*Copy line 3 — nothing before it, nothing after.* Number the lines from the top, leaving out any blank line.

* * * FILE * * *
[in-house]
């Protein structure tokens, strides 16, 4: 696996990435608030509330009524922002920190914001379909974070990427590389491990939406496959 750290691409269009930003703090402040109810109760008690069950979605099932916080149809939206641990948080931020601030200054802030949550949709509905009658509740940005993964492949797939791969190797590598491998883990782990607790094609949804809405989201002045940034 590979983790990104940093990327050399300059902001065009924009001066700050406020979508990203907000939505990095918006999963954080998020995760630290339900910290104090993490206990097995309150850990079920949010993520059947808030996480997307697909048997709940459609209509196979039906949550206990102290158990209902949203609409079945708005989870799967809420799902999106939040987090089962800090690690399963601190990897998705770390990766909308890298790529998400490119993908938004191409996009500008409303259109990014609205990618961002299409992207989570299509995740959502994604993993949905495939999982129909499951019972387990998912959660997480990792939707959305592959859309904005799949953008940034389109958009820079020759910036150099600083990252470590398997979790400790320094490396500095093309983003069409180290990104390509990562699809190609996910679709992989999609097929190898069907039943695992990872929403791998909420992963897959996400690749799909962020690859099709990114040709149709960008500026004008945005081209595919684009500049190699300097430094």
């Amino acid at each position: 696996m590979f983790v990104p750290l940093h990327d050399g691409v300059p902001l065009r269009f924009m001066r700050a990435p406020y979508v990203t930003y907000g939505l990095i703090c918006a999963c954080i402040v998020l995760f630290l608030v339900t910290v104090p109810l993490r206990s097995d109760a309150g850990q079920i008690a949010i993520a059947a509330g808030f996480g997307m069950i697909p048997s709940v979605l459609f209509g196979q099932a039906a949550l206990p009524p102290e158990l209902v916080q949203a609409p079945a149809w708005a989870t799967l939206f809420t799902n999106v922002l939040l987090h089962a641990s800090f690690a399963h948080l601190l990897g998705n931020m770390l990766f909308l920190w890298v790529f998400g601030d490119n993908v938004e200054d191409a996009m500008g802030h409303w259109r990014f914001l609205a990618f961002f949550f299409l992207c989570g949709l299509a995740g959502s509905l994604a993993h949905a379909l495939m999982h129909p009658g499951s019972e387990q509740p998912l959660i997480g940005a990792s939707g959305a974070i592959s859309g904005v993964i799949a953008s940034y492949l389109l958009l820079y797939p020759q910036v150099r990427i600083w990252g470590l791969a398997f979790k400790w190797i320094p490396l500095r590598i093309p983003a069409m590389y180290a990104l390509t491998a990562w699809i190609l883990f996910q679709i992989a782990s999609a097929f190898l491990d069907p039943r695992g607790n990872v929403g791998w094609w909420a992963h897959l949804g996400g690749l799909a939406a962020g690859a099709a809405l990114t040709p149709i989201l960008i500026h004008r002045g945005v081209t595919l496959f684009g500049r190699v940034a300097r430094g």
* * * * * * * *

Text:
């Amino acid at each position: 696996m590979f983790v990104p750290l940093h990327d050399g691409v300059p902001l065009r269009f924009m001066r700050a990435p406020y979508v990203t930003y907000g939505l990095i703090c918006a999963c954080i402040v998020l995760f630290l608030v339900t910290v104090p109810l993490r206990s097995d109760a309150g850990q079920i008690a949010i993520a059947a509330g808030f996480g997307m069950i697909p048997s709940v979605l459609f209509g196979q099932a039906a949550l206990p009524p102290e158990l209902v916080q949203a609409p079945a149809w708005a989870t799967l939206f809420t799902n999106v922002l939040l987090h089962a641990s800090f690690a399963h948080l601190l990897g998705n931020m770390l990766f909308l920190w890298v790529f998400g601030d490119n993908v938004e200054d191409a996009m500008g802030h409303w259109r990014f914001l609205a990618f961002f949550f299409l992207c989570g949709l299509a995740g959502s509905l994604a993993h949905a379909l495939m999982h129909p009658g499951s019972e387990q509740p998912l959660i997480g940005a990792s939707g959305a974070i592959s859309g904005v993964i799949a953008s940034y492949l389109l958009l820079y797939p020759q910036v150099r990427i600083w990252g470590l791969a398997f979790k400790w190797i320094p490396l500095r590598i093309p983003a069409m590389y180290a990104l390509t491998a990562w699809i190609l883990f996910q679709i992989a782990s999609a097929f190898l491990d069907p039943r695992g607790n990872v929403g791998w094609w909420a992963h897959l949804g996400g690749l799909a939406a962020g690859a099709a809405l990114t040709p149709i989201l960008i500026h004008r002045g945005v081209t595919l496959f684009g500049r190699v940034a300097r430094g």